Every student’s story will be unique. Every student’s needs will be different. There is no pre-test that will tell teachers the full story behind each child, but that story is critically important to moving forward. In an age of accountability and a desire to use test scores to measure success, we may be losing sight of what our students really need to recover. 

Slow but steady.” 

The FCPS ELEVATE Academy is offered to elementary, middle and high school students for the month of July. Its design is grounded in forward thinking, not deficit thinking; it is designed to quickly assess the pre-learning needed in order to support students in moving confidently into their next grade level. Here is an overview of the program: 

  • Expanding skills and knowledge – looking at standards and using the best instructional strategies aligned with Mind Brain Education – ensuring a balance of academic and SEL support. It’s not about going back and teaching grade 4 to grade 4, it’s about getting grade 4 ready for grade 5.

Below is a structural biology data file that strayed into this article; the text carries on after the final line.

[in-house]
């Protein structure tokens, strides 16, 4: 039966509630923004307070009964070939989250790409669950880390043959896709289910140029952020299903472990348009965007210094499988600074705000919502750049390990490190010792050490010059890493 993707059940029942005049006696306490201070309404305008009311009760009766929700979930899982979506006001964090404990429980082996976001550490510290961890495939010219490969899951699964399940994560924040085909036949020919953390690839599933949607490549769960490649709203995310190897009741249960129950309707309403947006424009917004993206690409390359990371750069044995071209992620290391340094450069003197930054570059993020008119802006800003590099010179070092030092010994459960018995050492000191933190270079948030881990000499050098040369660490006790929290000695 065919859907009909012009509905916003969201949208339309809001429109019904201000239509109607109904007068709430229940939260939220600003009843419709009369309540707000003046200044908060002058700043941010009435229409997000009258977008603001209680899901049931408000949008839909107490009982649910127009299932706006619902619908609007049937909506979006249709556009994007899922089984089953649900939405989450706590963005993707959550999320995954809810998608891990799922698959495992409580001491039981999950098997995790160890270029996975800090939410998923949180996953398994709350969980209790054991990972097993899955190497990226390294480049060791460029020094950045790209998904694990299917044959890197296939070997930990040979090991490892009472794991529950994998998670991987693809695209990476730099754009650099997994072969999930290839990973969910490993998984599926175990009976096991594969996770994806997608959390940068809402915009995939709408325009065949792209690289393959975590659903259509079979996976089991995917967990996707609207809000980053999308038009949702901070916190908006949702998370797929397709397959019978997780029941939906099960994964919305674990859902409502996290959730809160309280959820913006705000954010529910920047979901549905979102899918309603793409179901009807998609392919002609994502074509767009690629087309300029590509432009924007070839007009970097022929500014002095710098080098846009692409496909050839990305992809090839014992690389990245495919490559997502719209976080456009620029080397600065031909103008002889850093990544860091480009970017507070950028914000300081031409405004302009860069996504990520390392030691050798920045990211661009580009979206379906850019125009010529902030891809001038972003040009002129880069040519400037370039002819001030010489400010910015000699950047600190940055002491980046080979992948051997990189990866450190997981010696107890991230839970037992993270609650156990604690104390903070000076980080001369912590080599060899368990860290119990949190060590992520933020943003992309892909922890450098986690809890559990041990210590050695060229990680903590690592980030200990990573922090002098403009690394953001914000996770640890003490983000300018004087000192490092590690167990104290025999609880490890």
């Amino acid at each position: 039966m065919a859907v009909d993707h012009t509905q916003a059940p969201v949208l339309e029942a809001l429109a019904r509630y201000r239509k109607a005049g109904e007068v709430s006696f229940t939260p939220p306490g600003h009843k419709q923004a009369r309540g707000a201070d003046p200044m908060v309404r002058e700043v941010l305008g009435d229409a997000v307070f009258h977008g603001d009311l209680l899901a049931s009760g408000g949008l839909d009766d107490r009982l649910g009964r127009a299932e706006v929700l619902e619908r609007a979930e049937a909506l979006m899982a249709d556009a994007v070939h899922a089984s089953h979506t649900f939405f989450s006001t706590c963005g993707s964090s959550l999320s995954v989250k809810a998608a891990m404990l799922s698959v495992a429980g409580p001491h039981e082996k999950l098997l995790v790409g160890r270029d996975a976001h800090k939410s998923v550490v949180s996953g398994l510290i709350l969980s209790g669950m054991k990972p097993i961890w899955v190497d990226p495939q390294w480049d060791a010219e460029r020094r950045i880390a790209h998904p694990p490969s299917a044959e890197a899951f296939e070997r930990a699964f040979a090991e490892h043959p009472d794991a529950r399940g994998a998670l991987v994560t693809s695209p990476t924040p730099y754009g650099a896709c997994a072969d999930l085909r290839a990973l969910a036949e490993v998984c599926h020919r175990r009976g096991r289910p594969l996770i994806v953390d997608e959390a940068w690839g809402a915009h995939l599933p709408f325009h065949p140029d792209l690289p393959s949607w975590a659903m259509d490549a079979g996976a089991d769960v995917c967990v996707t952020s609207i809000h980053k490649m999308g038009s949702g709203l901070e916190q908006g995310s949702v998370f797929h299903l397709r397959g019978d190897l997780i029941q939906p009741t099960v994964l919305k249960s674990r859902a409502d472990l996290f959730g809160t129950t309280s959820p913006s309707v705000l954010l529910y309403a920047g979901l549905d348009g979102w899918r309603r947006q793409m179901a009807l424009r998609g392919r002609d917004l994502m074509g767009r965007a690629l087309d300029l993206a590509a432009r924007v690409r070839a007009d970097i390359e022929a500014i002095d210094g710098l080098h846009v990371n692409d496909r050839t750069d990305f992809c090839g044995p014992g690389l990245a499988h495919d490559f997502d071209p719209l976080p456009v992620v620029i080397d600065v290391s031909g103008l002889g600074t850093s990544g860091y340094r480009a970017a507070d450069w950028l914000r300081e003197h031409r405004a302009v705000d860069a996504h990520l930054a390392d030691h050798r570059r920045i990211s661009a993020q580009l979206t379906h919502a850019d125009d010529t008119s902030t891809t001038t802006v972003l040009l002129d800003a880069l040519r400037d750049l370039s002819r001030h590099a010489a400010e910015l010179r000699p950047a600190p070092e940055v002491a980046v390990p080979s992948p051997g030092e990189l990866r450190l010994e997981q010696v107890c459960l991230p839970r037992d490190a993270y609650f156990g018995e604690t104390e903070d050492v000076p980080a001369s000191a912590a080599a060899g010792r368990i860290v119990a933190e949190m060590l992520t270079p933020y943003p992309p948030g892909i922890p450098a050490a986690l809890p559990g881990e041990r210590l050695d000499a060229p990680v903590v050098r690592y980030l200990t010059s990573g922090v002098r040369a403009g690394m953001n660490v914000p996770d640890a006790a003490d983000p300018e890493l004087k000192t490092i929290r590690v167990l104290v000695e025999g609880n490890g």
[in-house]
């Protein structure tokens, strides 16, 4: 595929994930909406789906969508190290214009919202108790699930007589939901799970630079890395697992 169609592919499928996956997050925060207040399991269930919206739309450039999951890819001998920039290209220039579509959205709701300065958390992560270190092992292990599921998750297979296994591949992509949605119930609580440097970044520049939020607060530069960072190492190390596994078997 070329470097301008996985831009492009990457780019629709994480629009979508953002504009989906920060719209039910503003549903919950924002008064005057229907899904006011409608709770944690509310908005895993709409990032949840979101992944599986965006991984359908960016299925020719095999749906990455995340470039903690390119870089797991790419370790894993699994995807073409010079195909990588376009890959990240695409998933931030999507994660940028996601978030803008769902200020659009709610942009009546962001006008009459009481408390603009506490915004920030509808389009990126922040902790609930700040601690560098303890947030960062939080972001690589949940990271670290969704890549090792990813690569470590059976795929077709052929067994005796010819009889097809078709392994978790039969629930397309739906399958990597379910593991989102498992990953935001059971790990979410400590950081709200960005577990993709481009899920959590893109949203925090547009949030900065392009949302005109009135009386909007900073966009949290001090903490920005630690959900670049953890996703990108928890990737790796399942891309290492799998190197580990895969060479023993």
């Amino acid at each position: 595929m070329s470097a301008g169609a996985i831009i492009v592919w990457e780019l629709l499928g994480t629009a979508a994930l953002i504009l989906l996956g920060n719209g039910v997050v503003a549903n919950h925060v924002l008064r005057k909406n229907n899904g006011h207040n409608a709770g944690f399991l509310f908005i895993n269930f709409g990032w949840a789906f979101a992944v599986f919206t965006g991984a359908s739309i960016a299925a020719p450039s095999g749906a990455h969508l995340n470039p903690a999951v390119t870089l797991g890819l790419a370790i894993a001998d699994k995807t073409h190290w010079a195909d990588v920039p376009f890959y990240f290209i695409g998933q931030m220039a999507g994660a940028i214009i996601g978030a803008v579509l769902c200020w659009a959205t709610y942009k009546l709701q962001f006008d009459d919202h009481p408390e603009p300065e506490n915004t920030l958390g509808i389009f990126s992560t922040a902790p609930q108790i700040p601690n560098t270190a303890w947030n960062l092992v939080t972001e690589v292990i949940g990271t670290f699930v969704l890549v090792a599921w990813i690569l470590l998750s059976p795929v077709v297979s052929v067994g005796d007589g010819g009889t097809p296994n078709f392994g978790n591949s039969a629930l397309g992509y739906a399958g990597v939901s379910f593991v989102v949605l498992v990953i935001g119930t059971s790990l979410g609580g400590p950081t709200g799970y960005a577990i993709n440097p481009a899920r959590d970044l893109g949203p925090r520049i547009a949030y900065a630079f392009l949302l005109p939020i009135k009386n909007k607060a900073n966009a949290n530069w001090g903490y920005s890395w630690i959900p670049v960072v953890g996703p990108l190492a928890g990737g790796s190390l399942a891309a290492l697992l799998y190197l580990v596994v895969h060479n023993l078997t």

• Learning school routines and structures – recognizing that some students still need to understand the regular routines that are part of effective executive functioning in schools, e.g. organizing materials, keeping a calendar, working with others, etc. 
  • Exploring interesting topics and subjects – providing every student access to not just content, but enrichment and enabling engagement and achievement through choice.  
  • Visiting with friends – focusing on social interaction – a critical factor in nurturing wellbeing and development. Making time for recess so that students can be outside and make friends.  
  • Acclimating to new environments – supporting students as they prepare to navigate those critical transition years, from elementary to middle school or from middle to high school.